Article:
Getting upset at mistakes is a common experience for amateurs or new-to-the-game players of golf. Actually, even golfers who have played for an extended time.
Golf, as we all know, is a fickle game. Highs, lows and everything between.
Listen to how the professionals handle such situations:
1. They make four bogeys in a row and have lost control of the round. Ignore it. Move on.
2. They make four birdies in a row and are vying for a championship. Celebrate? No. Once again, ignore it. Move on.
The best response to success or failure on a golf course is to keep an even-keel. The mental game, the attitude game, is important.
The typical golfer might curse after a bad shot. The typical golfer might even throw his club after a bad shot.
Red alert: Losing control results in a losing, frustrating round.
As Charlie DeLucca, a teaching pro who runs Melreese-International Links Golf Course in Miami-Dade, says, “Enjoy yourself. You are spending 4 hours on a beautiful day in a beautiful setting. And, when you think about it, this is in a time (meaning pandemic) when you can hardly get outside that much.
“Spending 4 hours with your friends is great. You are with people that you like, love and care about. Even the trash talking adds to the fun.
“Also, how many Dads get to spend 4 hours with their sons and daughters on a golf course. It is special.”
Meet The Pro: Charlie Delucca
Charlie DeLucca, 53, is a certified teaching pro with more-than-impressive credentials. He is the personal coach of Erik Compton, the home-grown Miamian who finished T2 in the 2014 U.S. Open. DeLucca’s family is historic in South Florida golf history. Charlie’s father, who died in 2019, was a much-loved advocate for kids, education and the game of golf. He was the Father figure of golf here, setting a tone that hitting a dimpled ball, finished a distant third behind kids and education. The son now steps forward where his father left off, running Melreese-International Links and serving any kid in sight. Dad would be proud.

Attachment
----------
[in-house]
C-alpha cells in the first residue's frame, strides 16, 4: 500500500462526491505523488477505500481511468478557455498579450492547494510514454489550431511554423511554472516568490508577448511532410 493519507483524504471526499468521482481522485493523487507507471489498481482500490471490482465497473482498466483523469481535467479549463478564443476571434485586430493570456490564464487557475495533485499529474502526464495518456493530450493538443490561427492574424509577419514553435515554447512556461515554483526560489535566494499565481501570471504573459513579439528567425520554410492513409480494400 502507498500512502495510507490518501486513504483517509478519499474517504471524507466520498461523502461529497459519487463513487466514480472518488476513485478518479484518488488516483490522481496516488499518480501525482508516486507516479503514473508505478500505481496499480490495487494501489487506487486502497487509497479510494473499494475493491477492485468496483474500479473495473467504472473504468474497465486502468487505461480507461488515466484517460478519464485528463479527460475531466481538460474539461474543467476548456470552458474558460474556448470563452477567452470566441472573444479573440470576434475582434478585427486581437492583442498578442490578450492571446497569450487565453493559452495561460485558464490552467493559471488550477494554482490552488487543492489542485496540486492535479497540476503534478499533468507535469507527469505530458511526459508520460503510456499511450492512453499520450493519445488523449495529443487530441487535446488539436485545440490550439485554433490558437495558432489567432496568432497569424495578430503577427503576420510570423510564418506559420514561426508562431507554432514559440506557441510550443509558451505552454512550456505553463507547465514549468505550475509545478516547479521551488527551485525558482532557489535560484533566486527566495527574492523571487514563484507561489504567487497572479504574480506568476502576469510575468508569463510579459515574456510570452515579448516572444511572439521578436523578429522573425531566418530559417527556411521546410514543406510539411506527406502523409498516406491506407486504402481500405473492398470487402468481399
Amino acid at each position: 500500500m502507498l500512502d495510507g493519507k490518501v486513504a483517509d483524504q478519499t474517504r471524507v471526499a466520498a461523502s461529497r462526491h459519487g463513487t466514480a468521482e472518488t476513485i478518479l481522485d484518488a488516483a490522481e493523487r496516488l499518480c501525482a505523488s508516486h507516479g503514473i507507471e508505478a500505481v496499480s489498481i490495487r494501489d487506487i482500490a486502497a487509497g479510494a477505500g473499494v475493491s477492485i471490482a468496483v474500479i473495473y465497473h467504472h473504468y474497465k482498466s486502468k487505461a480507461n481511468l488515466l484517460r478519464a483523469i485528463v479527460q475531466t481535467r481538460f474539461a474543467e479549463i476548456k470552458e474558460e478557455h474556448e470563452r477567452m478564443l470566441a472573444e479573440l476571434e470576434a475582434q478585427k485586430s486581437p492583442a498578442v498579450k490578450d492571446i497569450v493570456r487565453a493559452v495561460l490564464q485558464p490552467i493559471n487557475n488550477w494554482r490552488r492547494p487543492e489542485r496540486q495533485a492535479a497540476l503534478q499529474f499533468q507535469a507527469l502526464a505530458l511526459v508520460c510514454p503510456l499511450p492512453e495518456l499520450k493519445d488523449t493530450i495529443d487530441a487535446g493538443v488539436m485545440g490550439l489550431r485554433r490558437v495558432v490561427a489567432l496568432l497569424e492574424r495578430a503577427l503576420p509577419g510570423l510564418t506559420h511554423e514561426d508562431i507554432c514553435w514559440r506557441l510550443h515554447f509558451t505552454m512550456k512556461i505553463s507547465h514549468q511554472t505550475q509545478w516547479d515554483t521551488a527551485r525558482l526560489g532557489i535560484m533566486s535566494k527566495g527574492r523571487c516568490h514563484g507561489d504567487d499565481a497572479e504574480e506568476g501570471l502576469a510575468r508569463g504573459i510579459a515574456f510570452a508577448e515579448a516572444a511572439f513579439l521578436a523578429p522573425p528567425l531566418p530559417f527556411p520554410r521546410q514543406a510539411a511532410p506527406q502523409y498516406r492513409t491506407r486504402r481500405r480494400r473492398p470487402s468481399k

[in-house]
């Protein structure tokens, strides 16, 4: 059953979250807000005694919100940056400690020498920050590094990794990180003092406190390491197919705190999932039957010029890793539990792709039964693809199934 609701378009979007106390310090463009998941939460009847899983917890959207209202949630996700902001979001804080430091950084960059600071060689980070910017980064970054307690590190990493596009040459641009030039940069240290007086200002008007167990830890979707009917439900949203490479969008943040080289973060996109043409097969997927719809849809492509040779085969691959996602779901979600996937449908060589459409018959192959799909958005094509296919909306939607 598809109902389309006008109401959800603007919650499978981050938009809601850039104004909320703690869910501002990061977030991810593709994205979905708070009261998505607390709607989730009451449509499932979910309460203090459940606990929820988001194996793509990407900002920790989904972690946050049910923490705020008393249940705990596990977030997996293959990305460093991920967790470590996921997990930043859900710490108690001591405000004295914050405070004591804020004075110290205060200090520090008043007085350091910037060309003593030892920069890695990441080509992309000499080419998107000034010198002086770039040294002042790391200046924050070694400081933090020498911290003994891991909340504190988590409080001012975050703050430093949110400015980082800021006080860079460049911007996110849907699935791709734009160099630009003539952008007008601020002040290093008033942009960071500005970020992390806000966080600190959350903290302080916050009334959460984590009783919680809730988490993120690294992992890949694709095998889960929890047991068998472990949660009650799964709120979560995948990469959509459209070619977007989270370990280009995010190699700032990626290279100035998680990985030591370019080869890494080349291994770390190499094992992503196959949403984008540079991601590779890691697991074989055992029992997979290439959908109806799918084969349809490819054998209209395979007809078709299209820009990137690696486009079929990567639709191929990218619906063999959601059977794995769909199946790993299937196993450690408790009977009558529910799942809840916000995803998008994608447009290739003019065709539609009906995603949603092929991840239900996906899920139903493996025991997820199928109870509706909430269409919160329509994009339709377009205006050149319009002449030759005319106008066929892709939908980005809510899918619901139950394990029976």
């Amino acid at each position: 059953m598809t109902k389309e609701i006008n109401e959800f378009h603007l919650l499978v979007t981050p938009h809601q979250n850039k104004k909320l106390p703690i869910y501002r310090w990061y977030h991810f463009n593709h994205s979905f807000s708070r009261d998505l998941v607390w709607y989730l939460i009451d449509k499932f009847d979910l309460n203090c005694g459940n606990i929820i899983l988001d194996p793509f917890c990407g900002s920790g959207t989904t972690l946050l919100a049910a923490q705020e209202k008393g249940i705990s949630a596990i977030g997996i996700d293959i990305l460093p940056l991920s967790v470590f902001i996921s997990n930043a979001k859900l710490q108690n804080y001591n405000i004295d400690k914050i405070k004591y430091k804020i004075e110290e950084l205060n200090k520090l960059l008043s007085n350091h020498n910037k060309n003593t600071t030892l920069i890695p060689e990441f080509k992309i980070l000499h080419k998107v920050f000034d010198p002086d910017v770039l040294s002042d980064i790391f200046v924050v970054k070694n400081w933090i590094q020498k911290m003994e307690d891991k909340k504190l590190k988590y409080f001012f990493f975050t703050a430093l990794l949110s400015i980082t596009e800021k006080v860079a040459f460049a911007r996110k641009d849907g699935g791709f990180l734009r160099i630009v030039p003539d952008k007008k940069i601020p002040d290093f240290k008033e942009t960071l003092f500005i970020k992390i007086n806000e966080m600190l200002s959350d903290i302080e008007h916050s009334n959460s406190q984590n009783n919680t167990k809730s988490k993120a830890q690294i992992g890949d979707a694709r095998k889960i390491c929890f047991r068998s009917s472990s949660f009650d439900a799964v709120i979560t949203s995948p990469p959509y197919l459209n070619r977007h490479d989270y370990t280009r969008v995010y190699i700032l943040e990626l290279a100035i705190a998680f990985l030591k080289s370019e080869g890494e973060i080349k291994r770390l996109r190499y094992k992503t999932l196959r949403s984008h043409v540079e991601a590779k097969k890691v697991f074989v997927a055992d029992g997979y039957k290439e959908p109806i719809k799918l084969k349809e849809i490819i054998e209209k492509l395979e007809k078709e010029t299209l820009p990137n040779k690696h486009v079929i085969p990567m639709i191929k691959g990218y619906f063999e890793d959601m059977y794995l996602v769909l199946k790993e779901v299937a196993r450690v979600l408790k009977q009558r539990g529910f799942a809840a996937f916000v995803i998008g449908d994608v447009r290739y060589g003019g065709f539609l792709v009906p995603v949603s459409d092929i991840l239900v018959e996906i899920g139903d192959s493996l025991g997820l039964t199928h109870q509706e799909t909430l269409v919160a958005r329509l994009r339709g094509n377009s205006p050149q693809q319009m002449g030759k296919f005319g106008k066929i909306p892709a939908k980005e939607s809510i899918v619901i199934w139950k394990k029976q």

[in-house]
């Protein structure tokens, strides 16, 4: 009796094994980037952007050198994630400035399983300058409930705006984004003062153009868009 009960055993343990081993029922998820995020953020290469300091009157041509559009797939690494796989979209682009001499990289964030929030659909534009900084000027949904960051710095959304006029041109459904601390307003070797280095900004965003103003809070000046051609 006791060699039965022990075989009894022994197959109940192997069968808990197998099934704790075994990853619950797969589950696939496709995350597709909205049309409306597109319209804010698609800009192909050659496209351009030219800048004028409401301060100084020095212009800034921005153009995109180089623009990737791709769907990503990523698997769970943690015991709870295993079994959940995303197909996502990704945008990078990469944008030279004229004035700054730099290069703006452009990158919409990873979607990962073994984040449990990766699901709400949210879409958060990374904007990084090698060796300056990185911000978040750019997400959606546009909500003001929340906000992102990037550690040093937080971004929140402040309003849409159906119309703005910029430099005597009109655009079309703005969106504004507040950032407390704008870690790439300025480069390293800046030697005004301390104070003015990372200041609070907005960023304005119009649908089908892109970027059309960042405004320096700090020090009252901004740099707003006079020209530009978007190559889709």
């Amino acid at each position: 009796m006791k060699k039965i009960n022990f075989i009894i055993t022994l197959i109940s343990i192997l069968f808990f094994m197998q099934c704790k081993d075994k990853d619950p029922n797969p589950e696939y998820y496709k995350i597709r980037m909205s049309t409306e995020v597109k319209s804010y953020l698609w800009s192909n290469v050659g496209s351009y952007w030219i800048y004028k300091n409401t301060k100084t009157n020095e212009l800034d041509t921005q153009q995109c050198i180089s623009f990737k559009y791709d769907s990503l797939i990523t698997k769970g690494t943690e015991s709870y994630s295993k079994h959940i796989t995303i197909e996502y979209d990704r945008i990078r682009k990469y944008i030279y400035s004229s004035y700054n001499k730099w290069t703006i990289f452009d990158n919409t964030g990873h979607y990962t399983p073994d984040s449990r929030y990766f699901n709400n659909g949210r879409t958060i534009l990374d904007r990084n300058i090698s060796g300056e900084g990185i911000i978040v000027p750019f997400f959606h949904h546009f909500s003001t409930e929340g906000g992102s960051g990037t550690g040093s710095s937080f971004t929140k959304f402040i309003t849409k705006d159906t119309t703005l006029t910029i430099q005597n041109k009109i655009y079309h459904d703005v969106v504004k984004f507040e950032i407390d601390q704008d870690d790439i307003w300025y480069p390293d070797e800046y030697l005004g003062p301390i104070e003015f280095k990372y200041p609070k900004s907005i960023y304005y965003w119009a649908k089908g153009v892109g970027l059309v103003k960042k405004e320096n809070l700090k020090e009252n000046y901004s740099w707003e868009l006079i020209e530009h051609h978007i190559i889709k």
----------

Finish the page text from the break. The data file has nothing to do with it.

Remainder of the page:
Advice for a novice golfer?
Attitude can improve your game. Just enjoy yourself. Do not put pressure on yourself. It’s just you and your golf ball out there. And a golf course is a beautiful setting. Golf is the only real individual sport, and it’s a test, a difficult test. But it’s fun.
Favorite current pro?
I would be in trouble if I didn’t say Erik Compton. I play with him and coach him and he’s a person I admire. I also really like Rory McIlroy. He’s a guy who just loves the game and has fun out there. He always enjoys what he is doing.
1 person, 1 round. who is it?
Easy answer. My father. He taught kids so many things. I miss him.
Favorite thing about golf?
I love teaching golf – more than playing it. But what I really like is our philosophy toward kids. We just want them to have fun. That’s important.
First thing a newcomer should learn?
They need confidence because golf is a difficult game, so if they are struggling I tell them to tee the ball up everywhere. Tee box, fairway, rough, wherever. Kids starting out especially, but also adults. Maybe the most important thing in golf attitude is having confidence.